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Why Brent crude oil prices could go north of $70 despite a cooling economy

Javier E. David
Editor focused on markets and the economy

Rising crude prices, which touched a 2019 high on Friday, may not be done just yet.

With global oil markets still grappling with the loss of supply from crisis-hit Venezuela and cuts in production from major international crude producers, Goldman Sachs on Friday said Brent crude (BZ=F) could rally above $70 in the near-term, bolstered by resilient global demand and the loss of production from Libya, another epicenter of civil strife.

Libya’s oil production averaged just under a million barrels per day in 2018, down sharply from pre-war levels of around 1.6 million.

“Supply loses are exceeding our expectations, demand growth is beating low consensus expectations with technicals supportive and net long positioning still depressed,” Goldman’s analysts wrote.

“On the supply side, the production losses to start 2019 remain large with core-OPEC producers adopting a ‘shock and awe’ strategy and exceeding their cut commitment,” the bank added.

Brent crude could hit new 2019 highs, Goldman Sachs analysts say.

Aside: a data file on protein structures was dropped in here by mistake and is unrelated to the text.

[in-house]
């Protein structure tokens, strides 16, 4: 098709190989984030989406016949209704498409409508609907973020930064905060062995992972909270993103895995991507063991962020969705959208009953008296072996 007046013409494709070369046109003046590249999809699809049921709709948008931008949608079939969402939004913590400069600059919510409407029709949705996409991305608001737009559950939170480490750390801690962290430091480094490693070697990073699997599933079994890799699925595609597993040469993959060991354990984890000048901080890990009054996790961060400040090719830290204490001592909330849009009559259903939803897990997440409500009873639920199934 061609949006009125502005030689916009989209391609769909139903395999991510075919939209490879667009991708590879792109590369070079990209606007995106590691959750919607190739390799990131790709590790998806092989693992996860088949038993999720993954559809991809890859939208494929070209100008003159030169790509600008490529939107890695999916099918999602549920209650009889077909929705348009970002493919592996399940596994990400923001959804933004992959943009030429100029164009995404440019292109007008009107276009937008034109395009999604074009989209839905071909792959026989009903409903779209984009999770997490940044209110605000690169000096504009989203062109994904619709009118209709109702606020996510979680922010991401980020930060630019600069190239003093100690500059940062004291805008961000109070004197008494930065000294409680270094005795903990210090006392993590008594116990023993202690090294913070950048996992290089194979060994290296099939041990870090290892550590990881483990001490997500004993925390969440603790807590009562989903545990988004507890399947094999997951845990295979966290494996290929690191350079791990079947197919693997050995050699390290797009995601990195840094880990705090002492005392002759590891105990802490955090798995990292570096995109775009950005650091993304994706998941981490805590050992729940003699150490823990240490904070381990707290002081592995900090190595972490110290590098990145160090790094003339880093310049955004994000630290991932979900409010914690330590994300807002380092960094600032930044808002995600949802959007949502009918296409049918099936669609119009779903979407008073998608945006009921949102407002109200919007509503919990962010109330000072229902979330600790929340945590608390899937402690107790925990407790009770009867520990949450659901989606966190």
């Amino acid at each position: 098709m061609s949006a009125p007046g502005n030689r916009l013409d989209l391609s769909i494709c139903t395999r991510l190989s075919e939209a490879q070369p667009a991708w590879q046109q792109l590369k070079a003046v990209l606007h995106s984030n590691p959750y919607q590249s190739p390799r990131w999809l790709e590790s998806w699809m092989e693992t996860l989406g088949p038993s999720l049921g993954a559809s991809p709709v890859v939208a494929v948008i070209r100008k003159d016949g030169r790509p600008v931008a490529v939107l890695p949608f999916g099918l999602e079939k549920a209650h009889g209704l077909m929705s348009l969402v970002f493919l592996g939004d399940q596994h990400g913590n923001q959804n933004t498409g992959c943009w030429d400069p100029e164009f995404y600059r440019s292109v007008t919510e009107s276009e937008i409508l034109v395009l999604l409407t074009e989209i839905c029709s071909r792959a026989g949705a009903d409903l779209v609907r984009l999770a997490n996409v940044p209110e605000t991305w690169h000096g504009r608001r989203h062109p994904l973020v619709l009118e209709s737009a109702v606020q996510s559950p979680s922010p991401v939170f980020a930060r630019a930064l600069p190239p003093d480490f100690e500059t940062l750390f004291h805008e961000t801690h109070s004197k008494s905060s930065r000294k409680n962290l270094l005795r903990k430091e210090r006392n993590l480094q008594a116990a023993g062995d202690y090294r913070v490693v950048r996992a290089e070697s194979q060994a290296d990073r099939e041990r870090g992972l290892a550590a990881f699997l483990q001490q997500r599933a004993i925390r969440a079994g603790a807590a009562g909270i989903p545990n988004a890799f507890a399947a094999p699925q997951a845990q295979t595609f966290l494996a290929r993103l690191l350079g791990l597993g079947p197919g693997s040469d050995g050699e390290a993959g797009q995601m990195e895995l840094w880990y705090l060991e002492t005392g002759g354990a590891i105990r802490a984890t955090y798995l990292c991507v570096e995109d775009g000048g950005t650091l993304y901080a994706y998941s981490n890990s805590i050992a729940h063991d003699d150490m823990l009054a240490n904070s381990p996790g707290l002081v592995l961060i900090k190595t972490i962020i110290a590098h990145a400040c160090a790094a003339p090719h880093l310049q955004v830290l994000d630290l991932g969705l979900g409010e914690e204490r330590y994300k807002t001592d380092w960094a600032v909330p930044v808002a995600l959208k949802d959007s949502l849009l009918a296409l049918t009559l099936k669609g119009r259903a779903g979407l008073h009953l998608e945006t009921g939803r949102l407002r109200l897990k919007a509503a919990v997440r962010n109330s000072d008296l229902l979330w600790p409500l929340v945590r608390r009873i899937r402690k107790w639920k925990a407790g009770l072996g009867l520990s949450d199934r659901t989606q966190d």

If Goldman’s assessment is accurate, rising oil prices could spur a jump in gasoline prices, which the AAA said recently are already edging higher ahead of the spring driving season. Meanwhile, sources told Reuters that OPEC producers and their partners are expected to extend their cuts to oil supply when they meet in June, a decision likely to keep prices elevated.

Energy markets are being buffeted by a number of economic crosswinds. The potential surge in energy prices adds another layer of uncertainty to a global economy that’s shown clear signs of moderating, with recession fears beginning to percolate.

Last month, the International Energy Agency forecast that demand this year would slow to a crawl. “Slowing economic growth will...limit any upside,” the agency wrote in its annual report.

However, some market participants are calculating a fleeting boost in global demand that may result from a potential resolution of the U.S.-China trade war.

“Looking ahead, more concrete signs of a trade deal between the US and China would give a temporary lift to commodity prices,” Capital Economics wrote in a research note to clients.

The firm sees prices rising as high as $65 by the end of the first quarter, before falling as low as $50 by year’s end.

Javier David is an editor for Yahoo Finance. Read more:

Follow Javier on Twitter: @TeflonGeek